The Southwestern Historical Quarterly, Volume 85, July 1981 - April, 1982 Page: 235

Houses of Worship in Nineteenth-Century Texas
values and customs of societies. The external forms, attention
given to ornamentation, relation of spaces, and spatial settings of
buildings suggest not only the importance of the structures, but also
the nature of the activities that take place within. They also reveal, in
some measure, the ethos of the creators. In Texas churches and chap-
els, the characteristics of the times and the values of the builders are
both reflected.
The architecture of ecclesiastical structures is an extensive subject.
Although reference will be made to Spanish and Mexican work, this
study focuses primarily upon the middle and latter parts of the nine-
teenth century. It also emphasizes urban churches, albeit several rural
churches and urban synagogues are included to provide perspective.
Church and chapel building, of course, was an integral aspect of
the earliest Hispanic struggles to colonize those frontiers of northern
New Spain now in or near Texas. During this period, the Roman
Catholic church provided a means for civilizing and controlling the
frontier.? The mission system, established for the purpose of Chris-
tianizing the natives and making them loyal Spanish subjects, pro-
duced a number of fine churches, all in styles reminiscent of Mexico
and Spain.
After Mexico won independence, Catholicism continued to be the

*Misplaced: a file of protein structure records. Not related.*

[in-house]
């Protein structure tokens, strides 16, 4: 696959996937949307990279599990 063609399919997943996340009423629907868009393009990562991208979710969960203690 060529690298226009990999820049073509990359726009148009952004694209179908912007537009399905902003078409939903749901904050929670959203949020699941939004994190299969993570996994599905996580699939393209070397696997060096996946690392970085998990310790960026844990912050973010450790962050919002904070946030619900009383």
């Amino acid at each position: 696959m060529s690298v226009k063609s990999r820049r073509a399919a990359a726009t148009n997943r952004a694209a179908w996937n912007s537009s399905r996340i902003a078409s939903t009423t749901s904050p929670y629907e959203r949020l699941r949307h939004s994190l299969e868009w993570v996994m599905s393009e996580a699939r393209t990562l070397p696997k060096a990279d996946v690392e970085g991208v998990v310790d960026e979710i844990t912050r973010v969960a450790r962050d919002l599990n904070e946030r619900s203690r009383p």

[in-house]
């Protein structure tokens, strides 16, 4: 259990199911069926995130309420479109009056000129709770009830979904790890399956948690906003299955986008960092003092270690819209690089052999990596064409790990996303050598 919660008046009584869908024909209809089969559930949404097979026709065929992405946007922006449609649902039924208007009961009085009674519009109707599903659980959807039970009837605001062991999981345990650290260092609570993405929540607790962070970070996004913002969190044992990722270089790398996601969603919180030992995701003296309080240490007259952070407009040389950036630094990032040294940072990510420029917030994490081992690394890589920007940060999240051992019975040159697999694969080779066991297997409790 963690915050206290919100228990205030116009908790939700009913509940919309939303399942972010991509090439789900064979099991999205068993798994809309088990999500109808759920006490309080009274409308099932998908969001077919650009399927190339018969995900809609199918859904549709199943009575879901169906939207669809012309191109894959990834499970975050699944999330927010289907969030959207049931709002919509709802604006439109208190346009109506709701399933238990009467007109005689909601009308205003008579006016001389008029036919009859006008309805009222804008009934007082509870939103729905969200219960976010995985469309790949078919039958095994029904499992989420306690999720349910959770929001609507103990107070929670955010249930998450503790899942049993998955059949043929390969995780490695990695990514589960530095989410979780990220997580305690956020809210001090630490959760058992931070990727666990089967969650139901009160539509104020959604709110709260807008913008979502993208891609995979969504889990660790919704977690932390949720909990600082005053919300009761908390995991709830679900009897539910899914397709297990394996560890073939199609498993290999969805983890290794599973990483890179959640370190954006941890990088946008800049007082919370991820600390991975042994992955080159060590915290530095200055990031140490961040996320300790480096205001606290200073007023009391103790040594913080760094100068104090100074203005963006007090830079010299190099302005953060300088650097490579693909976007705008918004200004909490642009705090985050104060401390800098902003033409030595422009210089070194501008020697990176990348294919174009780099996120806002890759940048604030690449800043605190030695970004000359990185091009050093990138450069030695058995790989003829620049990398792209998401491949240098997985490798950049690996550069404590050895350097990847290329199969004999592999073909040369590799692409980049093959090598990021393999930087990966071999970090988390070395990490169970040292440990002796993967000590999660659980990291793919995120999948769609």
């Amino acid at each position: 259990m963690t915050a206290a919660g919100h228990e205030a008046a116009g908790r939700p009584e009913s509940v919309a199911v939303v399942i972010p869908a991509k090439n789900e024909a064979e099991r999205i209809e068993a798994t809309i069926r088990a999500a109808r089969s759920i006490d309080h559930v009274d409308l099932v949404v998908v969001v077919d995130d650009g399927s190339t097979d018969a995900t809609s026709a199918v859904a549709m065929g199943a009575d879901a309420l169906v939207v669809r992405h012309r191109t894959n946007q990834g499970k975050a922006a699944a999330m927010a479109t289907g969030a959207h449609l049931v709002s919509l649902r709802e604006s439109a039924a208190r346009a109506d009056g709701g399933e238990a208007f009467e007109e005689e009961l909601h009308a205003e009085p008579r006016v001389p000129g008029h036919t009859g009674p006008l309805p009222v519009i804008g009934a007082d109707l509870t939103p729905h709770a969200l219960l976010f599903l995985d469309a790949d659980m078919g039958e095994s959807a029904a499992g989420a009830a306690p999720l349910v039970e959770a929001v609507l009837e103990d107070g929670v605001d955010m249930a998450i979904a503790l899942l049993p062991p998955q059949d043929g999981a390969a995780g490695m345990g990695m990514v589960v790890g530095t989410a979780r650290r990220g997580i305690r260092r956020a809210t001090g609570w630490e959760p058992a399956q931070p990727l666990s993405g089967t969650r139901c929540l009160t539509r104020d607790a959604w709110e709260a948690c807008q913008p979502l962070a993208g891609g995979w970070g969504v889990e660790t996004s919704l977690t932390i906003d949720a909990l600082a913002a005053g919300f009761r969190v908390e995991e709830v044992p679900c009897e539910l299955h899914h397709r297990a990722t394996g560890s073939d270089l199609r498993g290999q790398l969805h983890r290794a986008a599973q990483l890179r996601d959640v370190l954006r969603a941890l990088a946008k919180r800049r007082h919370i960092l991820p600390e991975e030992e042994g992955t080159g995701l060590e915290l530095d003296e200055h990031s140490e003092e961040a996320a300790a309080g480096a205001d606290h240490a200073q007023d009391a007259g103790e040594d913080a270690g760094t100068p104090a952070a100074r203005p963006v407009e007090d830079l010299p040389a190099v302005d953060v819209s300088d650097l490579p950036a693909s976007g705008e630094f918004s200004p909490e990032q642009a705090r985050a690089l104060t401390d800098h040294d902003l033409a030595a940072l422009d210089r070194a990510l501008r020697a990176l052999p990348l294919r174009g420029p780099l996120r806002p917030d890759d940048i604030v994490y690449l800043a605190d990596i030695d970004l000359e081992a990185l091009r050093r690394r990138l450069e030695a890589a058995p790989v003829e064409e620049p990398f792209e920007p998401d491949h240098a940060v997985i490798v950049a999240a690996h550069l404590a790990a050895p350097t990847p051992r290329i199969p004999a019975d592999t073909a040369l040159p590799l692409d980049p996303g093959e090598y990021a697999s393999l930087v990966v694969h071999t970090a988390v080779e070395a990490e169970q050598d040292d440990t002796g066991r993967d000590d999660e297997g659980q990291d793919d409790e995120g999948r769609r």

national religion. Adoption of this faith was one of the requirements
imposed upon immigrants, in an attempt to develop Mexican loyal-
ties. Be that as it may, it appears that church building languished dur-
ing the Mexican period, although the population increased. While
laws authorized the collection of property taxes to finance the con-
struction of churches in the new towns, little new ecclesiastical work
of pretension resulted.2 In areas previously settled, some mission as
'Willard B. Robinson is professor of architecture at Texas Tech University.
10die B. Faulk, A Successful Failure (Austin, 1965), 93-94; Walter Prescott Webb, H.
Bailey Carroll, and Eldon Stephen Branda (eds.), The Handbook of Texas (3 vols.; Aus-
tin, 1952, 1976), II, 215-216.
2David M. Vigness, The Revolutionary Decades (Austin, 1965), 44; Decree No. 16 (Colo-

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Texas State Historical Association. The Southwestern Historical Quarterly, Volume 85, July 1981 - April, 1982, periodical, 1981/1982; Austin, Texas. ( accessed July 27, 2017), University of North Texas Libraries, The Portal to Texas History,; crediting Texas State Historical Association.